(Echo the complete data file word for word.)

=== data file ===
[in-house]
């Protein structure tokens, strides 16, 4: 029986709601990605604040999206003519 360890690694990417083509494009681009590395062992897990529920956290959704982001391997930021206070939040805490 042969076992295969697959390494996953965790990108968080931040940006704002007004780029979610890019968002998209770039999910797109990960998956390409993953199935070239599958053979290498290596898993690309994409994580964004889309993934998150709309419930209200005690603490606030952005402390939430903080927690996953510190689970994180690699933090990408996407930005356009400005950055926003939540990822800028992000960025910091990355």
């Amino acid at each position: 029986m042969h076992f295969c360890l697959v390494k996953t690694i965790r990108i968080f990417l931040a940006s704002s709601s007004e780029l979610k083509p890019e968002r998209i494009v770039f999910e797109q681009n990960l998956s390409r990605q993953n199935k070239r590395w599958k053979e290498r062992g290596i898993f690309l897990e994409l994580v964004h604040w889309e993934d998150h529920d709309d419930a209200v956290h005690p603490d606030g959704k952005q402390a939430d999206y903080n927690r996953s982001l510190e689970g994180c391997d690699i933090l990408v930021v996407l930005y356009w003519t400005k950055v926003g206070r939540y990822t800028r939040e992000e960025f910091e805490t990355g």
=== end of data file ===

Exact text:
[in-house]
């Protein structure tokens, strides 16, 4: 029986709601990605604040999206003519 360890690694990417083509494009681009590395062992897990529920956290959704982001391997930021206070939040805490 042969076992295969697959390494996953965790990108968080931040940006704002007004780029979610890019968002998209770039999910797109990960998956390409993953199935070239599958053979290498290596898993690309994409994580964004889309993934998150709309419930209200005690603490606030952005402390939430903080927690996953510190689970994180690699933090990408996407930005356009400005950055926003939540990822800028992000960025910091990355």
């Amino acid at each position: 029986m042969h076992f295969c360890l697959v390494k996953t690694i965790r990108i968080f990417l931040a940006s704002s709601s007004e780029l979610k083509p890019e968002r998209i494009v770039f999910e797109q681009n990960l998956s390409r990605q993953n199935k070239r590395w599958k053979e290498r062992g290596i898993f690309l897990e994409l994580v964004h604040w889309e993934d998150h529920d709309d419930a209200v956290h005690p603490d606030g959704k952005q402390a939430d999206y903080n927690r996953s982001l510190e689970g994180c391997d690699i933090l990408v930021v996407l930005y356009w003519t400005k950055v926003g206070r939540y990822t800028r939040e992000e960025f910091e805490t990355g």